Today is the 3rd Sunday of Advent, traditionally called Gaudete Sunday – thus the reason for the rose colored candle in the Advent wreath and the rose vestments that I am wearing. Gaudete Sunday derives its name from St. Paul’s urging of the community “to rejoice always.” St. Paul would understand why our rejoicing is rather low-key today.
And yet, St. Paul would also remind us why we need to rejoice – even in the face of such grief; especially in the face of such grief.
The Lord is near. The God of peace is near.
My sisters and brothers, whenever such a horrific tragedy occurs, there are always some individuals who ask: “Where was God?” “If God is so near, how come God did not stop the shooter?” Some of you may be wondering the same thing. It’s a fair question.
Now isn’t the time to get into a theological discussion on “free will.” But let’s face it – we all value our freedom! We all value our right to choose; to make choices; to make decisions.
God will not force us to love Him. God will not force us to love others. God will not force us to keep His Ten Commandments. Those are choices we must make. Our free will allows us to make such choices. On Friday, the shooter in Newtown violated his free will and he did so in a most grievous way.
And so we may ask: “Where was God in Friday’s shooting?”
God was there - giving courage to those terrified teachers as they protected their students.
God was there - guiding those first responders on the scene who bravely rushed into a dangerous situation.
God was there - embracing each one of those children as He welcomed them into heaven.
God was there - and is there - for all those affected by the shooting.
My friends, this is our faith! This is what Christmas is all about: Jesus was born for us - for each and every one of us! Jesus, Emmanuel, a name which means: God is with us! This is our faith.
My sisters and brothers, what would we ever do without our faith? In times of tragedy, what would we do without our faith in Jesus Christ?
In times of sickness, in times of physical and emotional pain, our faith gives us strength to make it through one more day.
In times of weakness, in times of sinfulness, our faith assures us of God’s mercy.
In times of grief, our faith promises Resurrection; promises new life; promises eternal life.
In normal times, in busy times, in times of joy, in times of sadness, our faith remains a “constant” in our lives … Jesus, Emmanuel, remains with us always! Our refuge, our strength, our hope.
What would we ever do without the presence of Jesus Christ in our lives?
For the past two days, as people often do in the midst of tragedy, individuals in Connecticut and throughout our country (and even the world) turned to God. Turning to God in prayer is the most important thing that we can do! Prayer is really the only thing we can do in the face of such a senseless tragedy.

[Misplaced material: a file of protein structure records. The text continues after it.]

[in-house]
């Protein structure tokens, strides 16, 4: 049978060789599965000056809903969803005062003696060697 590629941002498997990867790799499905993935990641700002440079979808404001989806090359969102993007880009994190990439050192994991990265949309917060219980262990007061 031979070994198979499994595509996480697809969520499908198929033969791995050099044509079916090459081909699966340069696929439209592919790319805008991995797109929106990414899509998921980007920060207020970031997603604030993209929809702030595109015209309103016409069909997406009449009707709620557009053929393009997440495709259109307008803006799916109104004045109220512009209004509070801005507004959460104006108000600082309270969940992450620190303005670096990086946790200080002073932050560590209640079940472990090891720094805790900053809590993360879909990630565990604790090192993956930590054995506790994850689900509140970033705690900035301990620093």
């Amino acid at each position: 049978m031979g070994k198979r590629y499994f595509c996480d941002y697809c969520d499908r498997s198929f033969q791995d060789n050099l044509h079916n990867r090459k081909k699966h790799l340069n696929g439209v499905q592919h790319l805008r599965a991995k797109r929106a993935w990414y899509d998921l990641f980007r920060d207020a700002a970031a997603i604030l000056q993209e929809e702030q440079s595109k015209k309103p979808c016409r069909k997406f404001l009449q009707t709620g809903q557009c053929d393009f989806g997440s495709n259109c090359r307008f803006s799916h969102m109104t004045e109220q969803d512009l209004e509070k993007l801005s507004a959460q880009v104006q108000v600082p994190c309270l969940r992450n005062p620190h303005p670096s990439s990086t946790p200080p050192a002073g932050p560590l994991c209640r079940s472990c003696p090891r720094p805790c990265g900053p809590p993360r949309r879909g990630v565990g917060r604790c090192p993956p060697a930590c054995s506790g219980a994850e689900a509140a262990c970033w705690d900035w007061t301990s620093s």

My friends, whether here in church or in the privacy of your homes, please take the time to pray that God will bring some good out of this horrific tragedy.
Photos courtesy of Catholic News Service.
Our Lady of Mt. Carmel Parish in Springfield is bustling with events of the season.
Sister of St. Joseph Betty Matuszek, pastoral minister at the parish, submitted these delightful photos of the young people in the parish preparing for the annual Christmas pageant and showing off their Jesse symbol wreaths. These are sure to bring a smile!
Cardinal Timothy Dolan of New York,
president of the U.S. Conference of Catholic Bishops (USCCB)
Address given at the USCCB General Assembly Fall meeting on November 12, 2012.
My brother bishops,
Yes, we have “a lot on our plate” as we commence our meeting, urgent issues very worthy of our solicitude as pastors — the suffering in vast areas not far from here caused by the Hurricane of two weeks ago, the imperative to the New Evangelization, the invitation offered by the Year of Faith, and our continued dialogue, engagement, and prophetic challenge to our culture over urgent issues such as the protection of human life, the defense of marriage, the promotion of human dignity in the lives of the poor, the immigrant, those in danger from war and persecution throughout the world, and our continued efforts to defend our first and most cherished freedom — all issues calling for our renewed and enthusiastic commitment.
But I stand before you this morning to say simply: first things first. We gather as disciples of, as friends of, as believers in Jesus Christ, our Lord and Savior, “the Way, the Truth and the Life,” who exhorted us to “seek first the Kingdom of God.”
We cannot engage culture unless we let Him first engage us; we cannot dialogue with others unless we first dialogue with Him; we cannot challenge unless we first let Him challenge us.
The Venerable Servant of God, Fulton J. Sheen, once commented, “The first word of Jesus in the Gospel was ‘come’; the last word of Jesus was ‘go’.”
Fifty years ago, on October 11, 1962, Blessed John XXIII courageously convened the Second Vatican Council “the greatest concern of which,” he insisted, “is that the sacred deposit of Christian doctrine should be guarded and taught more efficaciously.” (Allocution on the occasion of the opening of the Second Vatican Council, Gaudet mater ecclesia).
We gather for our plenary assembly in our nation’s premiere see, at the close of the XIII Ordinary General Synod of Bishops, still near the beginning of the Year of Faith. Both occasions have the same origin, the same goal expressed by Blessed John XXIII: the effective transmission of the faith for the transformation of the world.
A year ago we began our visits ad limina Petri et Pauli. I know you join me in expressing deep gratitude for the extraordinary affection, warmth and fraternal care with which our Holy Father welcomed us.